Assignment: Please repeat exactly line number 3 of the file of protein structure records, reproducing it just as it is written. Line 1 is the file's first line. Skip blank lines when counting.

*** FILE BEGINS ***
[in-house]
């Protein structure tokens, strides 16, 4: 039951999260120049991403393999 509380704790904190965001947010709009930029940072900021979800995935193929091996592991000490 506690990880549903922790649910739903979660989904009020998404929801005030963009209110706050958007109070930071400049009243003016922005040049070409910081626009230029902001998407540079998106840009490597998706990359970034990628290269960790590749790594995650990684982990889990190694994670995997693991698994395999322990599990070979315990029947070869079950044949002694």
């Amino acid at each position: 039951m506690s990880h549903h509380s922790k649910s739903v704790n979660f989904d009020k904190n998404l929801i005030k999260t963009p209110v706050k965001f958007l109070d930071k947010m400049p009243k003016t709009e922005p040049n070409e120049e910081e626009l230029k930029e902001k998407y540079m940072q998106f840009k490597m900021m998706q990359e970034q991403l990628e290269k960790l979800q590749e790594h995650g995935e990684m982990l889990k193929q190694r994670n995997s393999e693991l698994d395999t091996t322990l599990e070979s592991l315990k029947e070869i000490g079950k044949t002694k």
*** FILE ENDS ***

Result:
């Amino acid at each position: 039951m506690s990880h549903h509380s922790k649910s739903v704790n979660f989904d009020k904190n998404l929801i005030k999260t963009p209110v706050k965001f958007l109070d930071k947010m400049p009243k003016t709009e922005p040049n070409e120049e910081e626009l230029k930029e902001k998407y540079m940072q998106f840009k490597m900021m998706q990359e970034q991403l990628e290269k960790l979800q590749e790594h995650g995935e990684m982990l889990k193929q190694r994670n995997s393999e693991l698994d395999t091996t322990l599990e070979s592991l315990k029947e070869i000490g079950k044949t002694k």